// do some things common to all possible pins/events
switch ( thingToDo )
{
	case 0:		// turn on channel 0
			break;
	case 1:		// turn on channel 1
			break;
	case 2:		// turn on channel 2
			break;

	...

	case 20:	// turn off channel 0
			break;
	case 21:	// turn off channel 1
			break;
	case 22:	// turn off channel 2
			break;

	...
}
// wrap up interrupt routine

You might need to do some programming in assembly language or at least check your compiler output to verify the uniformity of all of the times from the start of the interrupt routine to the execution of the desired pin change.

Now, back to the scheduling question: did you come up with an algorithm? I’ll show you the diagram first as a final hint before describing it:

The trick is to sort the pulses from shortest to longest and then generate the pulses in that order with staggered starts. Since every pulse can be no shorter than the one that precedes it, the timing between pulse endings will be at least as long as the amount by which we stagger the offsets. As long as that offset amount is longer than our worst-case interrupt routine time, we are all set. It might help to visually rearrange the pulses to be in the order they are generated:

Part of the fun of this solution is that you can put into practice those sorting algorithms that you learned in your introductory programming class! Since we have a small set of numbers to sort, we do care about the implementation details as much as about the order of growth of your algorithm. On the old servo controller, which does 16 servos, we broke them up into four groups of four, so we only had to sort four numbers; we just did a bubble sort for that. The newer Maestros sort all 24 channels; we clocked various algorithms in simulation and settled on a merge sort written in assembly.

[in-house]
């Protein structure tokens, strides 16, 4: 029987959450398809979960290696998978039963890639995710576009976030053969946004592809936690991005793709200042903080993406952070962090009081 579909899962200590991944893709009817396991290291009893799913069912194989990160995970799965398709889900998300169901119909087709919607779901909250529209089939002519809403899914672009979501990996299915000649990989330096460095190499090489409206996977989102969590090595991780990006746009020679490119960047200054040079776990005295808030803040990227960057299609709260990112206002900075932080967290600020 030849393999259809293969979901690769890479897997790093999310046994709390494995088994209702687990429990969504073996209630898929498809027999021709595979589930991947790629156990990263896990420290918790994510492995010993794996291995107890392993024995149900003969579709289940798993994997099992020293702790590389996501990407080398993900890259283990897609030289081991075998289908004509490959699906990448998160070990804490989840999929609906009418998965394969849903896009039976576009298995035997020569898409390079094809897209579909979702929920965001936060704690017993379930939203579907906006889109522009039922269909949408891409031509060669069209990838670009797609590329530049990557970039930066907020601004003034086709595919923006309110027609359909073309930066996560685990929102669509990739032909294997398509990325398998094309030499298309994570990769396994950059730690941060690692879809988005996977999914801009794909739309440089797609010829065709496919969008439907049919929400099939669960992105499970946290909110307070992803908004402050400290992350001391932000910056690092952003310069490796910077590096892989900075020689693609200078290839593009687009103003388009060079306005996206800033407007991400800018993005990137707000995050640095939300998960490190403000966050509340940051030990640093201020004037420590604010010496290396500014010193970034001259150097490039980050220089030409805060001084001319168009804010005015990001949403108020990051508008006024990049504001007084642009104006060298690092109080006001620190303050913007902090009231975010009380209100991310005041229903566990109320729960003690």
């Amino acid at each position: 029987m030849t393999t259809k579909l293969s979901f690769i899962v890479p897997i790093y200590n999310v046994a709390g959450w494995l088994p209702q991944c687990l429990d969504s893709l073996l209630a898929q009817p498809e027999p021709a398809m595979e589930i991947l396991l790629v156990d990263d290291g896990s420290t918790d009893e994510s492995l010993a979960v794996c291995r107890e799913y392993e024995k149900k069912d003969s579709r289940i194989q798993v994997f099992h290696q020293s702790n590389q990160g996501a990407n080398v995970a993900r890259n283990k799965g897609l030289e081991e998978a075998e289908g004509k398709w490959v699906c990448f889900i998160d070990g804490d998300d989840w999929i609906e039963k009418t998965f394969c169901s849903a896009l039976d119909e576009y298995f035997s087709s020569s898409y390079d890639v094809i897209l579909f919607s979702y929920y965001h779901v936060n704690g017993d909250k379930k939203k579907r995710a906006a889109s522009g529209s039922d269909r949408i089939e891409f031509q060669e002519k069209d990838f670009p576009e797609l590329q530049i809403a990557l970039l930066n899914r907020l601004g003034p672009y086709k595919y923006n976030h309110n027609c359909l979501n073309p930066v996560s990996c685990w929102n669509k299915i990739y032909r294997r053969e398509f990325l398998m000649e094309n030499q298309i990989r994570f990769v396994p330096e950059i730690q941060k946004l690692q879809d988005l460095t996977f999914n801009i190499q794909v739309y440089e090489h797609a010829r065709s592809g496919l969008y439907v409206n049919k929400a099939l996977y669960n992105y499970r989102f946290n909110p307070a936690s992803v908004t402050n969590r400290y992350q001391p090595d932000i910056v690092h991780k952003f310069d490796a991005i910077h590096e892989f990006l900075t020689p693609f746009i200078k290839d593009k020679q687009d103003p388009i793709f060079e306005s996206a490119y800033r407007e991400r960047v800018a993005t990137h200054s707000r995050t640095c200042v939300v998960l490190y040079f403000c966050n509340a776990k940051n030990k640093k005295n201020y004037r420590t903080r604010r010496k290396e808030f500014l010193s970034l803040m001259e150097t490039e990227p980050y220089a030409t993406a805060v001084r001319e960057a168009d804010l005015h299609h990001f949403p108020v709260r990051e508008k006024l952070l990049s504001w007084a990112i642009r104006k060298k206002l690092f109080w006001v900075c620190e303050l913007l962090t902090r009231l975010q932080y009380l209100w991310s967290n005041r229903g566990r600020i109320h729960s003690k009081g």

Conclusion (for now)

I think I am done writing about how to generate servo control pulses. Ultimately, if you only want to do a few servos, it’s pretty easy; if you want to do many, it can get quite difficult, so you might be better off getting a dedicated servo controller. Next time, I plan on writing about the somewhat-related topic of speed and acceleration control of servos.

7 comments

i have a doubt aboute the timing.
if i staggered the start of the pulses then for example if the t4 pulse is the longest in the second "block" of pulses the time between the two pulse is not 20 ms but more.
Thank fo the help
Augusto
Yes, the time between pulses will not be perfectly constant, but that does not matter. I think I wrote quite a bit about that in the earlier posts.

- Jan
Very nice tutorial! Thank you so much!!

Just one thought that you probably already implemented in your product. Since you have sorted all your pulse and know the minimal required time, u can release that time period to do other things. So here is how i implement it. 1) sort the pulse time. 2) write that minimum pulse (minus) some of that to variable. 3) put that variable into a Timer for overflow interrupt....
Hello, Katlv.

I'm not sure what your point is or that you understand the extent to which the interrupts are used. All pulse activity, both starting and ending, is done in the interrupt routine, so all the other time is already available for other things.

- Jan
Thanks for the reply Jan.

Apologies for my bad English. Guess I was listening too much Japanese Songs XD. Yes, all the servo control pulses are done in an interrupt loop. So consider that a typical servo control pulse is in range from 0.5ms to 2.5ms. So the longest interrupt loop for controlling those servos is about 2.5ms. But u can reduce the idle time by at least 0.5ms becuase the only thing the MCU doing is set some pins high at the stating 0.5ms period. Therefore, what i did in my code is:
a) Start a new 20ms period, do the sorting and set all the needed pins.
b) put the minimal value into a Timer Counter waiting for the overflow and leave the interrupt.
c) Once the minimal pulse reach to its end, come back to the interrupt and start to reset everybody

Hope that helps. And thx again for your tutorial!
Katlv,

Looks like you still do not quite understand the interrupt scheduling. There is no "interrupt loop" or anything special about the beginning of the pulse generation or the first 0.5 ms or the first 2.5 ms. Once the events are scheduled, each pulse starting or ending triggers a separate entry into the interrupt routine, which just does a single bit setting or clearing before setting up the next interrupt end getting back out of the interrupt routine.

- Jan
Thanks Jan. Yes, no point to let the MCU sitting around
-Katlv